Still another object of the present invention resides in the provision of a soil cover design for protecting plants and controlling the amount of water directed to a plant which is particularly suitable for being produced in a disposable form.
A more specific object of the present invention resides in the provision of a soil cover design that in a non-operative mode is of a generally flat panel like shape and wherein the same can be transformed to an operative erect mode by selectively attaching opposite ends of the flexible panel to form an inverted conical shaped soil cover for extending around a plant.
Other objects and advantages of the present invention will become apparent and obvious from a study of the following description and the accompanying drawings which are merely illustrative of such invention.
FIG.1 is a plan top view of the cover laid flat, in an uninstalled state.
FIG. 2 is a perspective view of the cover installed around a plant stem and resting on the rim of a plant pot.
FIG. 3 is a partial sectional view illustrating stabilization ribs on the soil cover resting on the rim of the plant pot.
FIG. 1 shows the underside of a soil cover 10, laid out horizontally, in an uninstalled state, the underside being the side which faces toward the plant stem, and the soil when formed into its installed cone-like shape. A cover can be produced from plastic, metal and other natural or synthetic materials having the basic characteristics of being water resistant, flexible, and inexpensive.
The materials used for a soil cover application that requires some admission of water will differ from the application that prevents admission of water. The surface of such a material can have characteristics such as gridwork, lattice, screening, porosity, punched or formed holes, or other such common means for allowing penetration of water through the cover.
The shape of the soil cover 10 may vary according to the combined requirements of plant shape, size, container size, cover material used, storage, packaging, shipping, and application intent such as allowing more admission of water may dictate less cover slope. A means of fastening the two ends A and B, is with the use of one or more nipples 13 at end B that would overlap with end A and each nipple snap into and be held in place by a hole 14 of a smaller diameter than the nipple, and that would form the resultant cone-like shaped soil cover. Using this, or other common means of fastening, it makes possible adjustment for an appropriate diameter at the base to fit the plant pot rim and at the top 12a of the formed cone to fit around the stem or stems.
FIG. 2 shows a perspective view of an installed soil cover 10, cone-like in shape, truncated at the point end to form a hole 12a through which a plant stem passes, the base of the cover resting on and overlapping the rim of a plant pot 17. The installed soil cover may also rest directly on the soil for some applications, such as for use with in-ground plants and trees.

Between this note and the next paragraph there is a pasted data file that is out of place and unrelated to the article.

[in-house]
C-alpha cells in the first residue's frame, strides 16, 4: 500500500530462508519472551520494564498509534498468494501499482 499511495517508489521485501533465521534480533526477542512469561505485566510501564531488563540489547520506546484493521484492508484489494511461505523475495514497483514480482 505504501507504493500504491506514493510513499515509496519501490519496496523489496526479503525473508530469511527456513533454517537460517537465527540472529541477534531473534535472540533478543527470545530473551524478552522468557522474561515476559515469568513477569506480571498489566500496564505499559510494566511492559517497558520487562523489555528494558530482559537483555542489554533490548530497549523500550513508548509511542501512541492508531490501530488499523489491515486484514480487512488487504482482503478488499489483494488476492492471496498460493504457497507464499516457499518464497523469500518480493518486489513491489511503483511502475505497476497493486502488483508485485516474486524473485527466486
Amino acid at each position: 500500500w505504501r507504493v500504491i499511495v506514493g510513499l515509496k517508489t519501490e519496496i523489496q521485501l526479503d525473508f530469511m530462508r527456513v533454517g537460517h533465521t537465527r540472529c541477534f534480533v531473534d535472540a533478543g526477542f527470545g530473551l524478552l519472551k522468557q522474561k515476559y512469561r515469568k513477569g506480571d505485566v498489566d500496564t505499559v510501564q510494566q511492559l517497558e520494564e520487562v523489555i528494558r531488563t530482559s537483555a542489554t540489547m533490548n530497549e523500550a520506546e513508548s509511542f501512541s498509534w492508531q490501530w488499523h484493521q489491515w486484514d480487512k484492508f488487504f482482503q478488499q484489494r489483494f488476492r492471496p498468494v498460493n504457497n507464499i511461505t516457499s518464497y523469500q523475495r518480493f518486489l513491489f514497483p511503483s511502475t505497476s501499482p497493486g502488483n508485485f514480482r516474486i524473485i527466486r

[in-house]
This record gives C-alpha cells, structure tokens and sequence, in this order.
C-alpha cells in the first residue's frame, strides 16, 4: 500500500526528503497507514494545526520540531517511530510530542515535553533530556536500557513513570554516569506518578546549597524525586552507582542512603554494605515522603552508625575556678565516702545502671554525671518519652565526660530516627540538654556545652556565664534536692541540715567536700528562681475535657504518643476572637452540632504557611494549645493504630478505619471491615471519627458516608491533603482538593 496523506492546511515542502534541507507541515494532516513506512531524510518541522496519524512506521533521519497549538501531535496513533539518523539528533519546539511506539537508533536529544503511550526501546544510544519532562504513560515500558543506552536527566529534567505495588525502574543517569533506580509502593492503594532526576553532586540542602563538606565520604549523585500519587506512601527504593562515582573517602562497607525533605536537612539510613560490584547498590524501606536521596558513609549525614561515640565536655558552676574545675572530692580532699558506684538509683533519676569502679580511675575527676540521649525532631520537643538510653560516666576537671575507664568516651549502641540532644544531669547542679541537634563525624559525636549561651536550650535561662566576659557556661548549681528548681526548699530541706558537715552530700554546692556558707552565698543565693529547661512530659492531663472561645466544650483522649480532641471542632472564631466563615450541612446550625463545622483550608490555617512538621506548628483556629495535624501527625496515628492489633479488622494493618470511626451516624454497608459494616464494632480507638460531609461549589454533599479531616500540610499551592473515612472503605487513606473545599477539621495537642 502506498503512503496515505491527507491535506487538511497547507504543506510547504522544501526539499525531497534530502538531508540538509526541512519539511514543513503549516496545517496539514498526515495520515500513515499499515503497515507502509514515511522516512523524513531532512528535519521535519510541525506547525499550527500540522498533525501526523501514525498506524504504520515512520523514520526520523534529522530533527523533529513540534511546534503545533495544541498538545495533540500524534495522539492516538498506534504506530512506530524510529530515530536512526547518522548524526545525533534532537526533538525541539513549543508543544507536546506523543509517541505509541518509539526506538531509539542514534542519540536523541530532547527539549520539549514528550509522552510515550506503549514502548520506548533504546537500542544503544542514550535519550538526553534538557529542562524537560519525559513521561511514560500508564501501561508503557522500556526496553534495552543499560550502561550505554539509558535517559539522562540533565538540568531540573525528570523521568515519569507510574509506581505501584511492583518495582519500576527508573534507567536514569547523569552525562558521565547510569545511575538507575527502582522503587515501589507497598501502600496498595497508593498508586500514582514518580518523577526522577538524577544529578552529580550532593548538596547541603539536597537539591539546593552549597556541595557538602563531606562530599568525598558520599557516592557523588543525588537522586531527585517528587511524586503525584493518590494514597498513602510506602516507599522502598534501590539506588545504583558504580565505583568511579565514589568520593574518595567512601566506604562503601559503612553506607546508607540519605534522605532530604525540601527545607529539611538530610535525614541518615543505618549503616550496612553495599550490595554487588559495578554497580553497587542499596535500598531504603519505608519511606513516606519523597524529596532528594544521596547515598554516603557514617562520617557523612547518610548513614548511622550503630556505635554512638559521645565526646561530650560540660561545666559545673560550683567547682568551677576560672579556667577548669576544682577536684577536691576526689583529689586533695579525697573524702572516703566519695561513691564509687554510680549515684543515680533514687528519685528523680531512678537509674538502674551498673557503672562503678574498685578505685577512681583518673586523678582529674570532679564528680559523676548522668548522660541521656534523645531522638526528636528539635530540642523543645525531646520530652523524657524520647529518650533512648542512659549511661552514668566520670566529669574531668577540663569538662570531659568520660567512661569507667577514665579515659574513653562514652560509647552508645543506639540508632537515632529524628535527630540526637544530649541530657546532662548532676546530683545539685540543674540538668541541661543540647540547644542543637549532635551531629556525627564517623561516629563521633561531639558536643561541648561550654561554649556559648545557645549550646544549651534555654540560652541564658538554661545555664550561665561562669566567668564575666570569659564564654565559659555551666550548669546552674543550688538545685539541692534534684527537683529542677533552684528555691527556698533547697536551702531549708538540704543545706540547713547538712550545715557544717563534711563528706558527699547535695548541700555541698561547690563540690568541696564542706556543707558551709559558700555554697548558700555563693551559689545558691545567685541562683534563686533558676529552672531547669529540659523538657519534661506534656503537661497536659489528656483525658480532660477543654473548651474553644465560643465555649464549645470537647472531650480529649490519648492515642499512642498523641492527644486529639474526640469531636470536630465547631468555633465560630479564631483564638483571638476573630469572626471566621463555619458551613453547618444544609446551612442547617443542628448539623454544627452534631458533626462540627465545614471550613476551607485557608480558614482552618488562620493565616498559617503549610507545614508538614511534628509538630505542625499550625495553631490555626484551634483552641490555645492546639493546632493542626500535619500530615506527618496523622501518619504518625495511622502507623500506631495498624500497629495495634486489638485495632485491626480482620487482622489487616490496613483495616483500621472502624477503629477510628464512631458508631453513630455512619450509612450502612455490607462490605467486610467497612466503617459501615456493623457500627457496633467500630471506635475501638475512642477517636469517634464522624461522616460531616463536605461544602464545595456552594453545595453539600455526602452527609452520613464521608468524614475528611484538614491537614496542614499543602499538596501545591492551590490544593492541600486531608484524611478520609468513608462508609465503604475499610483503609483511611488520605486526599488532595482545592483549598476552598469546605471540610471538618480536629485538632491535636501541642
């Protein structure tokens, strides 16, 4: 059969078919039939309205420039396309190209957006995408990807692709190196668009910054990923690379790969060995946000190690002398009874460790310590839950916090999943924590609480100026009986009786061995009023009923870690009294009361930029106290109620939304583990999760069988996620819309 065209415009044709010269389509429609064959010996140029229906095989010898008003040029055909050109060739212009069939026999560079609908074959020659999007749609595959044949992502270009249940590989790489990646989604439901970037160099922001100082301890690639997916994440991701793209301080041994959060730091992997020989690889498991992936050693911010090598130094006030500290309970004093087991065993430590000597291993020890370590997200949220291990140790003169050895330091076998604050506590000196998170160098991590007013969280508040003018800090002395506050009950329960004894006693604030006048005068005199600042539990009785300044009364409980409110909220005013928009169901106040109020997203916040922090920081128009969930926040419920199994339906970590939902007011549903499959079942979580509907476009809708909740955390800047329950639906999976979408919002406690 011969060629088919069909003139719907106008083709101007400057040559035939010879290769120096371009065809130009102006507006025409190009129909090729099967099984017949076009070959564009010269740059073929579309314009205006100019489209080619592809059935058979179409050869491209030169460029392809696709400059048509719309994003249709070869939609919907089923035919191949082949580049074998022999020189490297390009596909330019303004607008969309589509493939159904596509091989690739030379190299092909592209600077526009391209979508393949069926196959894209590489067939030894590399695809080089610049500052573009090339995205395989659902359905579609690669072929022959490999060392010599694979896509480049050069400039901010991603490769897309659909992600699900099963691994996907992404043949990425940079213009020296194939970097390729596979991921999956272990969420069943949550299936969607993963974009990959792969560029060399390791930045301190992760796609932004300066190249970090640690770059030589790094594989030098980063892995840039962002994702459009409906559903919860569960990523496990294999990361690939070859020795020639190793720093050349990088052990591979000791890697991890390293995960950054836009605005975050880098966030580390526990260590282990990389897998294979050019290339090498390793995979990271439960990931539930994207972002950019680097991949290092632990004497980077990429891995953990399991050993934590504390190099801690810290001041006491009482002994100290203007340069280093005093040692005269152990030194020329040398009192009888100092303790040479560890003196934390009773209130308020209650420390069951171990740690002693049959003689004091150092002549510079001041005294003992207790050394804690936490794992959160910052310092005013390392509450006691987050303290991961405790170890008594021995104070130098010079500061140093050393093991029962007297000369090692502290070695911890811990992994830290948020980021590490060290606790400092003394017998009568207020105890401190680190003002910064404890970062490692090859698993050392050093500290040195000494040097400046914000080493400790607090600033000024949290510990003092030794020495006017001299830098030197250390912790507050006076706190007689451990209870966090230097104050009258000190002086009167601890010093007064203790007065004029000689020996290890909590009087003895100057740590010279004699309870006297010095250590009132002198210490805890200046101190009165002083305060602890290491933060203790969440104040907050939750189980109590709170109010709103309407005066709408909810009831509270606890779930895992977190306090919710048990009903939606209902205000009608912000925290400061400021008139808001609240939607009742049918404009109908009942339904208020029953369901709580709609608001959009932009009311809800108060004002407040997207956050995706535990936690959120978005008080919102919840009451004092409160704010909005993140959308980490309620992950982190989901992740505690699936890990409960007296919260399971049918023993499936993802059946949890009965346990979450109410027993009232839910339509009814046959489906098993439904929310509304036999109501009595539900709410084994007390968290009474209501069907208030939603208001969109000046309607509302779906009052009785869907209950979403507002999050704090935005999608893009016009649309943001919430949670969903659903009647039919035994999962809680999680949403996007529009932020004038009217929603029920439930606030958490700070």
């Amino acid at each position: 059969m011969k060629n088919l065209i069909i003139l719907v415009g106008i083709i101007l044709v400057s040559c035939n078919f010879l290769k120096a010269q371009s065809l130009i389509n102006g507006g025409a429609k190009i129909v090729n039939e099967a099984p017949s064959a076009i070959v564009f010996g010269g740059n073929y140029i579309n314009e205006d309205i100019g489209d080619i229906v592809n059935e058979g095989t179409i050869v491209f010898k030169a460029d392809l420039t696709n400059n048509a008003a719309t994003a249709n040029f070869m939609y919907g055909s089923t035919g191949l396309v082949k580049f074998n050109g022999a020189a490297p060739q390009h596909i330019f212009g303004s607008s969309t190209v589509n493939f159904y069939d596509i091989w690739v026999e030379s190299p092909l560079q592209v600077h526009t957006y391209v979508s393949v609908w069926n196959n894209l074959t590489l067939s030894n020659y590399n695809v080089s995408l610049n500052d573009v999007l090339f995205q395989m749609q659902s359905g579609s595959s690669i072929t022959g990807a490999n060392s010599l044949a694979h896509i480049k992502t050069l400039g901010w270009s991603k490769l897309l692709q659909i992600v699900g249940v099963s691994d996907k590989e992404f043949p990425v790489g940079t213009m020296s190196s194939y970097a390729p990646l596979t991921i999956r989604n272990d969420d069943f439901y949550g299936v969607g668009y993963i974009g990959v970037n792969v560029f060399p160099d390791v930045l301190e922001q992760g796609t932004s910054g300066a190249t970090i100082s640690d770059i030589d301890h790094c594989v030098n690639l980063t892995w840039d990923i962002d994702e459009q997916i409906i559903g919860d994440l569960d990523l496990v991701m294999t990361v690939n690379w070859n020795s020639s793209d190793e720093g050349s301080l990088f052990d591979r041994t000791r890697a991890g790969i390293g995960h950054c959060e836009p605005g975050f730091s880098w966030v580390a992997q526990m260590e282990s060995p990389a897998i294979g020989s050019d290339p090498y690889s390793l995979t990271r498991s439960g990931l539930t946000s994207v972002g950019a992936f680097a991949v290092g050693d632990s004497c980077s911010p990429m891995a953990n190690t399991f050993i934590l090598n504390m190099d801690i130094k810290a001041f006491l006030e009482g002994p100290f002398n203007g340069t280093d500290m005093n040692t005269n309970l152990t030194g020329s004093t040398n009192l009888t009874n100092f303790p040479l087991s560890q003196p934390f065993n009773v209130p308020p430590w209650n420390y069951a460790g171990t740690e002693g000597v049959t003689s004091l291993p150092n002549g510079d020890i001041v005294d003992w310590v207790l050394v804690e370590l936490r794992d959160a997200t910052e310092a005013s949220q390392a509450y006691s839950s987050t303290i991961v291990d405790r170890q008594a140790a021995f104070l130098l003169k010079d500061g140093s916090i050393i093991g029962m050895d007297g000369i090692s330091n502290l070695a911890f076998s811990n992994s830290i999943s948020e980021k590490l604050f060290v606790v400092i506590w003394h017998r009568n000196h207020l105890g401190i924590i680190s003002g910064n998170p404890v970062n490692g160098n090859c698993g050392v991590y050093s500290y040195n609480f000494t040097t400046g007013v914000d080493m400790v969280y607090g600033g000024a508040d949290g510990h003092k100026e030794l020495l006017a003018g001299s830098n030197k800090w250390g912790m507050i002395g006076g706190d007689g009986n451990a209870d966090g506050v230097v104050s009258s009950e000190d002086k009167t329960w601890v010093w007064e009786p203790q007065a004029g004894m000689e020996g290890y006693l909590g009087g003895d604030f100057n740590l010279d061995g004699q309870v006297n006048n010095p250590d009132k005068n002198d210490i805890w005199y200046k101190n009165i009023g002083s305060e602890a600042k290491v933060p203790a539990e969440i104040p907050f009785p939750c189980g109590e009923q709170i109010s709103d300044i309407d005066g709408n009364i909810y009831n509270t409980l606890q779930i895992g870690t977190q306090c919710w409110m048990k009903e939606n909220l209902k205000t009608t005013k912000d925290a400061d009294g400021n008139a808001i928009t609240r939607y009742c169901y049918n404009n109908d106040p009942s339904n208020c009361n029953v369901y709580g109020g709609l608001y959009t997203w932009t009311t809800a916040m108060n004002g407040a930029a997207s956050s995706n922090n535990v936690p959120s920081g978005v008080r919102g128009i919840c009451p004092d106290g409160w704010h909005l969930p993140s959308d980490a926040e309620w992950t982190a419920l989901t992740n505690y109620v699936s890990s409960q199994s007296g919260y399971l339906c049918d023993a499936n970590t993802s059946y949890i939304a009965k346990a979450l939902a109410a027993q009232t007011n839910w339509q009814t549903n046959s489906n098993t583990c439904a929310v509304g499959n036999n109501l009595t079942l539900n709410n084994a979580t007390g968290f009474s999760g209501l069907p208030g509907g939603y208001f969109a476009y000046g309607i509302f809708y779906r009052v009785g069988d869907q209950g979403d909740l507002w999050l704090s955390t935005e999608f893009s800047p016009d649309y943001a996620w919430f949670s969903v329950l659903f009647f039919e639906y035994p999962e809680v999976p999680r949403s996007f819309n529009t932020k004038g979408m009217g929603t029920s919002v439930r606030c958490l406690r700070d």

To envision how the cover 10 in FIG. 2 is formed from the cover 10 shown in FIG. 1 the reader would imagine a plant 18 growing in pot 17 resting in the foreground, behind it a soil cover as shown in FIG. 1. The ends A and B of the cover in FIG. 1 are brought toward the reader and around the plant stem 12, fastened together, and allowed to rest on the rim of the plant pot 17. The fastening mechanism shown in FIG. 1, nipples 13 and holes 14, is unseen in FIG. 2 because cover end B is placed over end A and the nipples 13 project inward through underlying holes 14.
Fig. 3 shows a partial sectional view of soil cover 10 showing stabilization ribs 11 and their relationship to the plant pot 17 to stabilize the cover. The ribs may be needed under some application conditions such that size and proportions of a soil cover would make it unstable on a plant.
One means of stabilizing a soil cover that is installed on a plant pot rim, is with ribs 11 which protrude enough to make contact with the rim of the pot as illustrated in FIG. 3. Ideally, two of the ribs would make contact with the pot run so that there would be resistance to upward, downward, or tipping motion of the cover due to wind, heavy rain, heavy foliage resting on it, etc. The length of the ribs is such that when ends A and B are joined the ribs do not interfere with the flatness or fastening of the overlapped ends.
The present invention may, of course, be carried out in other specific ways than those herein set forth without departing from the spirit and essential characteristics of the invention. The present embodiments are, therefore, to be considered in all respects as illustrative and not restrictive and all changes coming within the meaning and equivalency range of the appended claims are intended to be embraced therein.
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|U.S. Classification||47/30, 47/31.1, 47/20.1|
|International Classification||A01G13/00, A01G13/02|
|Cooperative Classification||A01G13/0281, A01G13/0237|
|European Classification||A01G13/02S3, A01G13/02E|
|Oct 4, 1994||REMI||Maintenance fee reminder mailed|
|Feb 26, 1995||LAPS||Lapse for failure to pay maintenance fees|
|May 9, 1995||FP||Expired due to failure to pay maintenance fee|
Effective date: 19950301